Rainbow Mika was created as a sort of parody of joshi wrestling. Introduced in Street Fighter Zero / Alpha 3 in 1998, the wrestler was obsessed with becoming the best. Even the promotional material for the game, the Capcom Secret File, was designed as a parody of the popular wrestling magazine Weekly Puro. This meant that the developers actually knew a little bit about what they were trying to lampoon. In between rounds R. Mika would practice her mic skills and challenge all the other Street Fighter legends. Players would see her dragging tractor tires, training under the cruel tutelage of Yoko Harmegeddon (one of the greatest wrestling names I've ever heard) between matches as well. She was as much of a zealot of her own abilities as Dan Hibiki was of his. There was simply no stopping the blonde bomber from achieving her goals, "The superstar of the ring… that's what I wanna be."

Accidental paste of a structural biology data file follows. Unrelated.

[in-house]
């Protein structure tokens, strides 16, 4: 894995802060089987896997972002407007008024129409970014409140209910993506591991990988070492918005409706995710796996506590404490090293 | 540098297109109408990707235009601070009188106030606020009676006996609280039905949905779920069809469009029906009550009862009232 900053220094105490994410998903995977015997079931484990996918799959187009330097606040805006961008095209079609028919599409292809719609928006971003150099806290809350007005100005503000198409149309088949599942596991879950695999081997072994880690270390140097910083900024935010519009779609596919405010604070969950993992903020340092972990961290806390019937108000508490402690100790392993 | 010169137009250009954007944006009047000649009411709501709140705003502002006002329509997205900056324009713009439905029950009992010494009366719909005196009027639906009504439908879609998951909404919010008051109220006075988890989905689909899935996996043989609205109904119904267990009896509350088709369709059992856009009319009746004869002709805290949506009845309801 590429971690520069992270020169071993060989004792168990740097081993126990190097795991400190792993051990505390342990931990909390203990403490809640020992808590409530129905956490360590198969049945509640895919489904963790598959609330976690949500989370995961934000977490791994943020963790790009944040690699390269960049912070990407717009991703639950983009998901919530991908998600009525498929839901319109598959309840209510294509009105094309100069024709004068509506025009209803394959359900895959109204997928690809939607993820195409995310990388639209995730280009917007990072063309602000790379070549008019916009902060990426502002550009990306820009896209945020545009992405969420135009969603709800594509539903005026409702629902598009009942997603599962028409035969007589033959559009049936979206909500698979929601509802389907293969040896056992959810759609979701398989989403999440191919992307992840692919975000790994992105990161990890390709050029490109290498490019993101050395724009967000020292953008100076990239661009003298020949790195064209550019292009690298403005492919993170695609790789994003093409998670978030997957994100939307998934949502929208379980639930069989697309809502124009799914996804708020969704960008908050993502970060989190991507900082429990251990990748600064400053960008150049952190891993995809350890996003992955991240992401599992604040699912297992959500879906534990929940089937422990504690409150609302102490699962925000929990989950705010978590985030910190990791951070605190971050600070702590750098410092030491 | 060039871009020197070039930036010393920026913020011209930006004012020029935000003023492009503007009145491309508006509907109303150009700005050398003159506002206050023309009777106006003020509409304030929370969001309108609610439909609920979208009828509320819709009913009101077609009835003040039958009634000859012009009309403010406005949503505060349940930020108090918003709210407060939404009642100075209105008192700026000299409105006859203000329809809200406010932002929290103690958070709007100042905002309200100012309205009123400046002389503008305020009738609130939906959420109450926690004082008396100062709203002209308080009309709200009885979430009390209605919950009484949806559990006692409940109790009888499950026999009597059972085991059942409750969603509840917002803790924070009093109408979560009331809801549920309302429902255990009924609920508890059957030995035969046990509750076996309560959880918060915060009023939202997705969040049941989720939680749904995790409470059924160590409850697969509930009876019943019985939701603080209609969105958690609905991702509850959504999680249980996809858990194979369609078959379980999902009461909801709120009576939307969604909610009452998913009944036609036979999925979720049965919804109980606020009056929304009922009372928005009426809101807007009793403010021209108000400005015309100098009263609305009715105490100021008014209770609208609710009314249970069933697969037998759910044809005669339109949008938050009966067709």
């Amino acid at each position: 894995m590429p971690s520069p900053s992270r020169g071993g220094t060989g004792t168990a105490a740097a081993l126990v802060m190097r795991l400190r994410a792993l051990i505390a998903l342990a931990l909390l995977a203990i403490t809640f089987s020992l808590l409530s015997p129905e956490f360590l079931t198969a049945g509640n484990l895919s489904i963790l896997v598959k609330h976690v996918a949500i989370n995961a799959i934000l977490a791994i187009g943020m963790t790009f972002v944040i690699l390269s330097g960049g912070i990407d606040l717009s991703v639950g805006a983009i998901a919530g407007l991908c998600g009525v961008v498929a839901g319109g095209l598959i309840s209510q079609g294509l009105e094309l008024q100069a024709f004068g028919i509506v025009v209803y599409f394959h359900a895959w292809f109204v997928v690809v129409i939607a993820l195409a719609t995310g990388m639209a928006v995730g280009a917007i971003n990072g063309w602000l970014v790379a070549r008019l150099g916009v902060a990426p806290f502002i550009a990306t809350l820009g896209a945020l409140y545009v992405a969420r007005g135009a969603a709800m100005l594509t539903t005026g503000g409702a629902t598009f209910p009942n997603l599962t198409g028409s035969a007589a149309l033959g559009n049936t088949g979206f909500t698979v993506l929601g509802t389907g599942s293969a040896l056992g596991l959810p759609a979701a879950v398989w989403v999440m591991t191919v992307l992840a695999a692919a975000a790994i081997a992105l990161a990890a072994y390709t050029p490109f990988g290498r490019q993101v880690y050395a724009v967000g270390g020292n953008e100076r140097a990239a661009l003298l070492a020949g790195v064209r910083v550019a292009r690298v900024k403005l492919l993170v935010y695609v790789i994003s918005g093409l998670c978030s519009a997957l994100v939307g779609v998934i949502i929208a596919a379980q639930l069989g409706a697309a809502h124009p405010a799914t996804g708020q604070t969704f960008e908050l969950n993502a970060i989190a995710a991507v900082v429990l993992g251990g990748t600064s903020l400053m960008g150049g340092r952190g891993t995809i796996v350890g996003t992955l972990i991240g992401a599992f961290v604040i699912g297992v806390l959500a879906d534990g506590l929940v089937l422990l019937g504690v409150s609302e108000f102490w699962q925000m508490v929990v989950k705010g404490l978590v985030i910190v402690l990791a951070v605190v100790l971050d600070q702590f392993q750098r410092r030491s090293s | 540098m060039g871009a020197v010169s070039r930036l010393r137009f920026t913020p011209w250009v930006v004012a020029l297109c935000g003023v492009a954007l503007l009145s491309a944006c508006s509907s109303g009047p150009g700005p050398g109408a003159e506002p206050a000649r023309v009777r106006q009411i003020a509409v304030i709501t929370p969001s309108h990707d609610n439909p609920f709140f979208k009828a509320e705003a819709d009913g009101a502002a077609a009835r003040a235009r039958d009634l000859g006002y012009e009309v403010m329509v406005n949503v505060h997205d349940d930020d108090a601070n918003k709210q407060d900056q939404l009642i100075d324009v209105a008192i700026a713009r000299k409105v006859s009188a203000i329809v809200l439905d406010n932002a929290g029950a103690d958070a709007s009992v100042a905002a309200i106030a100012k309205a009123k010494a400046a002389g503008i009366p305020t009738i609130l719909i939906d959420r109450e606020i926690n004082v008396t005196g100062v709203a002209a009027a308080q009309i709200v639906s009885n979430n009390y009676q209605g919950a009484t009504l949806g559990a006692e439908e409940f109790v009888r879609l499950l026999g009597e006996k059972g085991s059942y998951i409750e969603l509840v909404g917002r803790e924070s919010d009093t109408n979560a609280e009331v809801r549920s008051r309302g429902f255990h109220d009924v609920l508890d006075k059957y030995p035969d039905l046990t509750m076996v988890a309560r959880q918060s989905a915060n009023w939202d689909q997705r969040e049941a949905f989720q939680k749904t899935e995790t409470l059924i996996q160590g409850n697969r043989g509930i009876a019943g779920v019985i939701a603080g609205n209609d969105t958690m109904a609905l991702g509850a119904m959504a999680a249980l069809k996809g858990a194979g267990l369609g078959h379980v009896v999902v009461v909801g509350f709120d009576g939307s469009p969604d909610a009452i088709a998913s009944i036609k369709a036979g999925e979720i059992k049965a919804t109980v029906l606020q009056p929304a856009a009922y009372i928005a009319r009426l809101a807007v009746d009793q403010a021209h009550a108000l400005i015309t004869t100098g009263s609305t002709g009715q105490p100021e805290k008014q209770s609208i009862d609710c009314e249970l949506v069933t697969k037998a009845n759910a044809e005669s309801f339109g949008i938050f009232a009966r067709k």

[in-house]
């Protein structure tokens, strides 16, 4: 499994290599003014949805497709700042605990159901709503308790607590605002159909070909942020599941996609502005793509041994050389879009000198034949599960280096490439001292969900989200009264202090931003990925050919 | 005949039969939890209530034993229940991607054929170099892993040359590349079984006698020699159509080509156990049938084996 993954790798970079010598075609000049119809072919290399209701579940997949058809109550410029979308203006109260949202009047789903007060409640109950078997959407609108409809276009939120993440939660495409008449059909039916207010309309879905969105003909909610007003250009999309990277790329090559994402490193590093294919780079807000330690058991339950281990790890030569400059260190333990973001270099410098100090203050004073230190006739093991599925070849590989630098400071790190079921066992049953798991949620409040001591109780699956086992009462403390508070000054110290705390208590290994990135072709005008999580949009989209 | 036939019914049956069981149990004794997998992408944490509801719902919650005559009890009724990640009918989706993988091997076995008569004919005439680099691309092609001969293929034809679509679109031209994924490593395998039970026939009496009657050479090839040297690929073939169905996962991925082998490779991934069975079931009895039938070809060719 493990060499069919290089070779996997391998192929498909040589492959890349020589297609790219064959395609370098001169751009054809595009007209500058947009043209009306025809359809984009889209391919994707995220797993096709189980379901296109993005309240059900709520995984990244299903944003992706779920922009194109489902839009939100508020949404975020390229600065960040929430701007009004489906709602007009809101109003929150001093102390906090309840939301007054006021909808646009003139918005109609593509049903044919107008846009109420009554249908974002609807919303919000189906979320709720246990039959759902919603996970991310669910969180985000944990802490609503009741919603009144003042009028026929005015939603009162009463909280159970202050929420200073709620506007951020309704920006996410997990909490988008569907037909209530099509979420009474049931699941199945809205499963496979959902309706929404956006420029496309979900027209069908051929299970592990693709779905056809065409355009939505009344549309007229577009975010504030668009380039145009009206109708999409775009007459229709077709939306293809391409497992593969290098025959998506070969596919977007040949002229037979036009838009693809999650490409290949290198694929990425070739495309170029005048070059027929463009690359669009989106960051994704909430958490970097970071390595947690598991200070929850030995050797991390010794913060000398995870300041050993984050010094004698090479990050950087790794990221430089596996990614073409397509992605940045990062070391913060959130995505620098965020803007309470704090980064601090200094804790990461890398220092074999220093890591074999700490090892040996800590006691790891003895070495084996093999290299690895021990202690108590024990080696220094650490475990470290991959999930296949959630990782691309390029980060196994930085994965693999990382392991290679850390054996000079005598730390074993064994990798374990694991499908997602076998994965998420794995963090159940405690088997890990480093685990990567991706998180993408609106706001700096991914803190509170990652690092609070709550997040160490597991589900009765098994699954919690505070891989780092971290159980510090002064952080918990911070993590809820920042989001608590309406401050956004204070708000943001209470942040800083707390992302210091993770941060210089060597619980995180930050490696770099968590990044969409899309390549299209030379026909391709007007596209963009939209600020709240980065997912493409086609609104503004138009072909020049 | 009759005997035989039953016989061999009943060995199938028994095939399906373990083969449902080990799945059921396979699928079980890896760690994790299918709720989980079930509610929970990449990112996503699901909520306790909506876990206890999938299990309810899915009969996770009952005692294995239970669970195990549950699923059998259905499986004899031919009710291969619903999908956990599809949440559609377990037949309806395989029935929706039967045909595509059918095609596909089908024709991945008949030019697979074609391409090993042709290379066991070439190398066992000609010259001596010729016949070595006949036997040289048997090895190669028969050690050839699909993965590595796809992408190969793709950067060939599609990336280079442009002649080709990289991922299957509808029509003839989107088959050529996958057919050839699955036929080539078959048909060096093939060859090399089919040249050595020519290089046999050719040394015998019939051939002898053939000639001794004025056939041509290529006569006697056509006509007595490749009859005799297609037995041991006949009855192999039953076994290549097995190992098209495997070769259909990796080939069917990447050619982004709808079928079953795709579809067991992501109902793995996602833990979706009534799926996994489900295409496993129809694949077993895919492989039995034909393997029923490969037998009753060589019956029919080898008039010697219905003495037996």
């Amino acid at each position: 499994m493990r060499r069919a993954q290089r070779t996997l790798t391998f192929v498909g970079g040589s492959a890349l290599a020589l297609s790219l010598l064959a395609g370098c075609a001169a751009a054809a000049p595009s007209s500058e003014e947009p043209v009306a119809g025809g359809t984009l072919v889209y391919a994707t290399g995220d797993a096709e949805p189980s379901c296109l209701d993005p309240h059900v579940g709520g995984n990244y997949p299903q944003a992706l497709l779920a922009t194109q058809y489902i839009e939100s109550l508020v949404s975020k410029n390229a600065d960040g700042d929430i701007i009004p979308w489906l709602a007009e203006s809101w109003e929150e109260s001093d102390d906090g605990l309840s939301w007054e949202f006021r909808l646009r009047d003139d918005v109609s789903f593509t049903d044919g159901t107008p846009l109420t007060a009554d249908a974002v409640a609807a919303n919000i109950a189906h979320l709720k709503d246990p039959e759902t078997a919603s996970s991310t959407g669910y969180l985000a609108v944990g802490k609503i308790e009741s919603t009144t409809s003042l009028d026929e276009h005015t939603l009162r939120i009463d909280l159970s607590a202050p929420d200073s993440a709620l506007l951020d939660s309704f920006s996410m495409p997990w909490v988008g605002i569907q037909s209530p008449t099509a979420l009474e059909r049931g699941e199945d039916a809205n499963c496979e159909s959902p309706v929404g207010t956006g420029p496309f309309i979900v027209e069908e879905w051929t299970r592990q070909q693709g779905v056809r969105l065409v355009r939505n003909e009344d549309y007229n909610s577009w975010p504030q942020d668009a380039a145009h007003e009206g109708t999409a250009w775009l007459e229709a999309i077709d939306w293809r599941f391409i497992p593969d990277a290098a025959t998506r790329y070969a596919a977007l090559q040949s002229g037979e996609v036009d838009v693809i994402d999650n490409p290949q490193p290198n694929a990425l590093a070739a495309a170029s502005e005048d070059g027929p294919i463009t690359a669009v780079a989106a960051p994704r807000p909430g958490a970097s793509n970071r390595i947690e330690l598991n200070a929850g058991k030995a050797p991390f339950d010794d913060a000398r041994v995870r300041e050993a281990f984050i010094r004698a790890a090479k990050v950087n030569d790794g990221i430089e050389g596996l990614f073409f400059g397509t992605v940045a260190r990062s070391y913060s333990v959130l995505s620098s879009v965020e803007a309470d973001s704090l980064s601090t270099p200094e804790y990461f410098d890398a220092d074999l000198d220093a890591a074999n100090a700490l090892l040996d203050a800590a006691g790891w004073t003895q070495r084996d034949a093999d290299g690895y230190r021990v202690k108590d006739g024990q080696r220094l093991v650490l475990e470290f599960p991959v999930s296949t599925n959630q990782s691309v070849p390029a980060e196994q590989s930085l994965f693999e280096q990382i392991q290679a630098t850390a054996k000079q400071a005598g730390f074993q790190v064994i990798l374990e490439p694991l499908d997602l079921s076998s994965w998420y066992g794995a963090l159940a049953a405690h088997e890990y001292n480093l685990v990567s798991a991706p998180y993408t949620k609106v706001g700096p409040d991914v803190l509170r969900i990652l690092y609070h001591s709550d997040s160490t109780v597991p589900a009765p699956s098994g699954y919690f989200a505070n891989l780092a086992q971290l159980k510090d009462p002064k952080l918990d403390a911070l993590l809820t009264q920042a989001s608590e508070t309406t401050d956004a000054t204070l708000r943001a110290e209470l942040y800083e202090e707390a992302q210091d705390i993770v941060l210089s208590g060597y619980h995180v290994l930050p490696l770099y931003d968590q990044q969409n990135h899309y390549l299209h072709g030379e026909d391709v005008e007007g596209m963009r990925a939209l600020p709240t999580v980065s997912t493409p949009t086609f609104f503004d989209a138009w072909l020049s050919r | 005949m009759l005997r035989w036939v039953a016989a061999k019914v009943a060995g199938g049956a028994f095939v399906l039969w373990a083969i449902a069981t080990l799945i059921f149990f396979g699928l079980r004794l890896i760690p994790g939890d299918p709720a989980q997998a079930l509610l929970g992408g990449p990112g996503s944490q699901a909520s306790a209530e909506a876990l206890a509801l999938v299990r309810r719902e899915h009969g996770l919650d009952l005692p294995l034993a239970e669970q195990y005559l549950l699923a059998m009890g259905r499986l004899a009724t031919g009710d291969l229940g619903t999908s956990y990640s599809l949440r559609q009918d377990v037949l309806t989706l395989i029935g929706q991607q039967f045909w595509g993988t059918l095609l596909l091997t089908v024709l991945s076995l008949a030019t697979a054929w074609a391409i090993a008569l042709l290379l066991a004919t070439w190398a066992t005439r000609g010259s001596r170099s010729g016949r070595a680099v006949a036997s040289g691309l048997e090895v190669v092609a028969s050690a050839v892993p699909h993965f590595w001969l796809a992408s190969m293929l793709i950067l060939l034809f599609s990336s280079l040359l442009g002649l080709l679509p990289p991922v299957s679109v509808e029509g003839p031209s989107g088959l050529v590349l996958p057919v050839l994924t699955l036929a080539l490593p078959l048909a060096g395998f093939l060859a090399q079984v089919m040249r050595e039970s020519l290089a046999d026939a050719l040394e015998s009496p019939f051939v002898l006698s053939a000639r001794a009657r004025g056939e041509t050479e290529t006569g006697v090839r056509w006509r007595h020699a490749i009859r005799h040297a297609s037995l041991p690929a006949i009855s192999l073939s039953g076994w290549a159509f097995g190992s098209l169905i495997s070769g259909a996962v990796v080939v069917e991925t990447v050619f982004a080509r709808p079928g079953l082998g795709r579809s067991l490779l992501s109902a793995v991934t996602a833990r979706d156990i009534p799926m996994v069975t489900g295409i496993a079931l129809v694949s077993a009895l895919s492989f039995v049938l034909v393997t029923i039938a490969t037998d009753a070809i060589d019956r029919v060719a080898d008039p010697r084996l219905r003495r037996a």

Designer Bengus, my favorite Capcom artist hands down, wanted her to be a silly character. She was someone that was even more flamboyant and exaggerated than any other wrestler in the game. A sort of counterpoint to Zangief. The female balance seemed to be a popular theme in SF Zero. Sakura was following in the footsteps of Ryu, while Karin was her "Ken" or friendly rival. Rose was a balance to the Dictator. Of all the female characters in the series Mika was the one working the hardest, the one with the most hustle. By comparison Sakura and Karin were slightly younger and had school and a private life they could fall back on but wrestling was all R. Mika had. If she didn't make it then what would become of her? It was kind of sad when you think about it. Now let's place this character in context. Where did she come from, what did she reflect and how did she fit into the Street Fighter universe?